Marc von Grundherr, director of Benham and Reeves in London, said: ‘With the double pronged boost to buyer demand in the form of a stamp duty extension and government guaranteed 95 per cent mortgage products, sellers can ill-afford to sit on their hands with regard to getting their property on the market.
‘A lack of supply to meet the huge levels of buyer demand seen in recent months means that by and large, sellers are securing a very good price for their home.’
Estate agents are reporting strong levels of demand among potential home buyers
Nick Leeming, chairman of Jackson-Stops, added: ‘Across all our branches, the rate that new buyers are coming to the market is much faster than the rate in which new homes are being listed for sale, with 17 buyers chasing every new home that we listed last month.
‘However, we are starting to see signs of rebalancing as more vendors have been in contact over the past week following the Chancellor’s stamp duty holiday extension.
‘For those considering a sale in the next 12 months, now is certainly the time to act to ensure you can take advantage of current favourable market conditions.’
Estate agent firm Knight Frank also said that online enquiries reached their third-highest level in more than a year in the first week of March following the housing announcements in the Budget.
Its analysis of OnTheMarket data suggests that the number of new sales listings in England and Wales rose 18 per cent week-on-week in the seven days to 6 March, the highest such rise since June 2020, a fortnight after the property market re-opened following the first lockdown.
Tom Bill, head of UK residential research at Knight Frank, said: ‘Circumstances are conspiring to produce an active few months in the UK housing market.
‘While the stamp duty holiday extension, the re-opening of schools and vaccine rollout are driving supply and demand higher, the prospect of summer holidays will inject further urgency into the second quarter of the year.’
Rents are also rising
As well as price rises in the sales market, rents have also been on the rise in recent months – at least outside of the capital.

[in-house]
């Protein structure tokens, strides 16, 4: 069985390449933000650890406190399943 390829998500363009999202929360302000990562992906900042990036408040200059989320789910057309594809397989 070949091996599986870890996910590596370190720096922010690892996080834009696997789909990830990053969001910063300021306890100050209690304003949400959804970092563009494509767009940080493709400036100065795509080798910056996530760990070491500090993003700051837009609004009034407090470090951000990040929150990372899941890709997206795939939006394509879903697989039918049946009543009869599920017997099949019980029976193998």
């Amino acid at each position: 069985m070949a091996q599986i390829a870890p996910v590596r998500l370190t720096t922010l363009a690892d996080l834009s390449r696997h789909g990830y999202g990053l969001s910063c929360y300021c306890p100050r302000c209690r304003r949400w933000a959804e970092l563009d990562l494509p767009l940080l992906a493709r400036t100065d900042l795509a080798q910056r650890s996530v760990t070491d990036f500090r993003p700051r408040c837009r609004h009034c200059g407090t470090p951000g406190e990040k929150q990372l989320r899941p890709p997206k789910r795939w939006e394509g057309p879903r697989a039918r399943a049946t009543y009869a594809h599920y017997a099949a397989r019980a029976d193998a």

Research by estate agent Hamptons International showed that year-on-year rental growth outside London hit 8 per cent in February, the highest figure since its index began in 2012. In real terms this equates to an increase of £68 per month.
London saw a double dip in rental growth as rents fell again following five months of growth.
Across Greater London rents fell 0.2 per cent year-on-year, following five consecutive months of growth.
Hamptons said the drop was driven by falls in Inner London. Average rents in Inner London fell 17.7 per cent year-on-year, the largest decrease recorded since the onset of the pandemic. Meanwhile in Outer London, rents grew 5.3 per cent annually, the sixth consecutive month of growth.
Rental growth: UK rents have increased by 5.6% year-on-year to reach £1,062 per month
The rental growth seen nationally appears to have been fuelled by a lack of stock. The report said 300,000 fewer properties had come on to the rental market since the onset of the pandemic than during the preceding 12 months.
Last month, the number of rental homes on the market fell by double digit percentages in every region apart from London compared with the same time last year. The South West and Wales saw the largest declines, with 48 per cent fewer homes available to rent in February than the same time last year.
There were 16 per cent more homes available to rent in cities across Great Britain in February 2021 than at the same time last year, as renters moved away from urban centres in favour of more suburban and rural locations.
The supply of rental homes in towns and country locations recorded falls of 28 per cent and 52 per cent respectively. This divide was also evident in would-be tenant numbers which remained flat in the countryside, while dropping 10 per cent in cities.
The lack of rental homes on the market has meant that so far this year half of landlords letting a property were able to secure a higher rent than they had previously achieved. This is the highest proportion since 2016, with an average increase of £60 per month.
However, only 37 per cent of London landlords were able to secure higher rents – marking the lowest proportion recorded in any region. In contrast, 62 per cent of landlords in the South West were able to achieve higher rents on their properties.